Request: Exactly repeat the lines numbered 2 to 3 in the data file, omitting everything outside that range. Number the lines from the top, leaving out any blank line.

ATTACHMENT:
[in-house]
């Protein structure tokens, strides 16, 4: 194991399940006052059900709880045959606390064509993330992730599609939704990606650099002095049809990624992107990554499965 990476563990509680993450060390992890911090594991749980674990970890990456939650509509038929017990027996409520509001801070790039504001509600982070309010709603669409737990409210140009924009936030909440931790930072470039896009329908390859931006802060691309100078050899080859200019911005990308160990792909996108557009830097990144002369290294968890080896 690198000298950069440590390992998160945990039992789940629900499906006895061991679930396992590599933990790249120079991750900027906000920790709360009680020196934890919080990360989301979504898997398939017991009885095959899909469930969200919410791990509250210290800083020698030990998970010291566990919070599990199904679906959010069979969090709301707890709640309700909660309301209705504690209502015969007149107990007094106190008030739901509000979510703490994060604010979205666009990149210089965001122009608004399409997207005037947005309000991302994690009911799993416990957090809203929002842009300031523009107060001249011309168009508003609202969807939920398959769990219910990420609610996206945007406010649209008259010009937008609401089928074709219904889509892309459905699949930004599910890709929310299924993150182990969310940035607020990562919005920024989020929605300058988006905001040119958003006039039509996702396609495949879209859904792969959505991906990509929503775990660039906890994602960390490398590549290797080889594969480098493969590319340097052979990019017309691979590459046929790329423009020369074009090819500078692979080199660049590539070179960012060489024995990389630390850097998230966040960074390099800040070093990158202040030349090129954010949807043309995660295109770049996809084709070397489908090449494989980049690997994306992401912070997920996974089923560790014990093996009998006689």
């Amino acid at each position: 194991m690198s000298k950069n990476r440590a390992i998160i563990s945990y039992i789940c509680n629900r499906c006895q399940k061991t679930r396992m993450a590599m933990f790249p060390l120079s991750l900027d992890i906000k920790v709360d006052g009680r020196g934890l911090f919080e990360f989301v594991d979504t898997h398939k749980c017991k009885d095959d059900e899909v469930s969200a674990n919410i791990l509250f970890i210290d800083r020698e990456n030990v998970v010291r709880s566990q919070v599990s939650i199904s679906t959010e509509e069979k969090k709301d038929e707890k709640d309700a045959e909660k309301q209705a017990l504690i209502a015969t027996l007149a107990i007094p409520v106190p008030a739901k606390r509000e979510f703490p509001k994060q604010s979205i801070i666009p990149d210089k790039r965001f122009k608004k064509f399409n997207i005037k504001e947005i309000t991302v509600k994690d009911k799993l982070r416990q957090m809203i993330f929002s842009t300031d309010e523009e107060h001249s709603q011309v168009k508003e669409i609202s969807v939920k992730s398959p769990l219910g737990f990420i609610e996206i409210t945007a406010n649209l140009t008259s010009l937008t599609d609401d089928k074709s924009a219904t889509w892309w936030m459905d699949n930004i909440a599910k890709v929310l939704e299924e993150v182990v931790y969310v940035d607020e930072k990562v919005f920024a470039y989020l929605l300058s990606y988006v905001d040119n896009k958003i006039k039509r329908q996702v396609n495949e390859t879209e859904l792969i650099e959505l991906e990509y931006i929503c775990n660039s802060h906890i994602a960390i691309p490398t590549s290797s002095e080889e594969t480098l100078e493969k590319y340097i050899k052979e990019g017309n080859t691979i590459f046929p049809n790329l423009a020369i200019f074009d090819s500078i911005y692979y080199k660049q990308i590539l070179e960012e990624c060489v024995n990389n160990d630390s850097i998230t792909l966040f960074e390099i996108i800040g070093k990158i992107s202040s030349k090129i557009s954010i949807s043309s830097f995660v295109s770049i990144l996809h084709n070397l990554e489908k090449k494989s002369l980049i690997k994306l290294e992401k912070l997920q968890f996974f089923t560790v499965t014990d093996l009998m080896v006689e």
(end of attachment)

């Protein structure tokens, strides 16, 4: 194991399940006052059900709880045959606390064509993330992730599609939704990606650099002095049809990624992107990554499965 990476563990509680993450060390992890911090594991749980674990970890990456939650509509038929017990027996409520509001801070790039504001509600982070309010709603669409737990409210140009924009936030909440931790930072470039896009329908390859931006802060691309100078050899080859200019911005990308160990792909996108557009830097990144002369290294968890080896 690198000298950069440590390992998160945990039992789940629900499906006895061991679930396992590599933990790249120079991750900027906000920790709360009680020196934890919080990360989301979504898997398939017991009885095959899909469930969200919410791990509250210290800083020698030990998970010291566990919070599990199904679906959010069979969090709301707890709640309700909660309301209705504690209502015969007149107990007094106190008030739901509000979510703490994060604010979205666009990149210089965001122009608004399409997207005037947005309000991302994690009911799993416990957090809203929002842009300031523009107060001249011309168009508003609202969807939920398959769990219910990420609610996206945007406010649209008259010009937008609401089928074709219904889509892309459905699949930004599910890709929310299924993150182990969310940035607020990562919005920024989020929605300058988006905001040119958003006039039509996702396609495949879209859904792969959505991906990509929503775990660039906890994602960390490398590549290797080889594969480098493969590319340097052979990019017309691979590459046929790329423009020369074009090819500078692979080199660049590539070179960012060489024995990389630390850097998230966040960074390099800040070093990158202040030349090129954010949807043309995660295109770049996809084709070397489908090449494989980049690997994306992401912070997920996974089923560790014990093996009998006689």
């Amino acid at each position: 194991m690198s000298k950069n990476r440590a390992i998160i563990s945990y039992i789940c509680n629900r499906c006895q399940k061991t679930r396992m993450a590599m933990f790249p060390l120079s991750l900027d992890i906000k920790v709360d006052g009680r020196g934890l911090f919080e990360f989301v594991d979504t898997h398939k749980c017991k009885d095959d059900e899909v469930s969200a674990n919410i791990l509250f970890i210290d800083r020698e990456n030990v998970v010291r709880s566990q919070v599990s939650i199904s679906t959010e509509e069979k969090k709301d038929e707890k709640d309700a045959e909660k309301q209705a017990l504690i209502a015969t027996l007149a107990i007094p409520v106190p008030a739901k606390r509000e979510f703490p509001k994060q604010s979205i801070i666009p990149d210089k790039r965001f122009k608004k064509f399409n997207i005037k504001e947005i309000t991302v509600k994690d009911k799993l982070r416990q957090m809203i993330f929002s842009t300031d309010e523009e107060h001249s709603q011309v168009k508003e669409i609202s969807v939920k992730s398959p769990l219910g737990f990420i609610e996206i409210t945007a406010n649209l140009t008259s010009l937008t599609d609401d089928k074709s924009a219904t889509w892309w936030m459905d699949n930004i909440a599910k890709v929310l939704e299924e993150v182990v931790y969310v940035d607020e930072k990562v919005f920024a470039y989020l929605l300058s990606y988006v905001d040119n896009k958003i006039k039509r329908q996702v396609n495949e390859t879209e859904l792969i650099e959505l991906e990509y931006i929503c775990n660039s802060h906890i994602a960390i691309p490398t590549s290797s002095e080889e594969t480098l100078e493969k590319y340097i050899k052979e990019g017309n080859t691979i590459f046929p049809n790329l423009a020369i200019f074009d090819s500078i911005y692979y080199k660049q990308i590539l070179e960012e990624c060489v024995n990389n160990d630390s850097i998230t792909l966040f960074e390099i996108i800040g070093k990158i992107s202040s030349k090129i557009s954010i949807s043309s830097f995660v295109s770049i990144l996809h084709n070397l990554e489908k090449k494989s002369l980049i690997k994306l290294e992401k912070l997920q968890f996974f089923t560790v499965t014990d093996l009998m080896v006689e």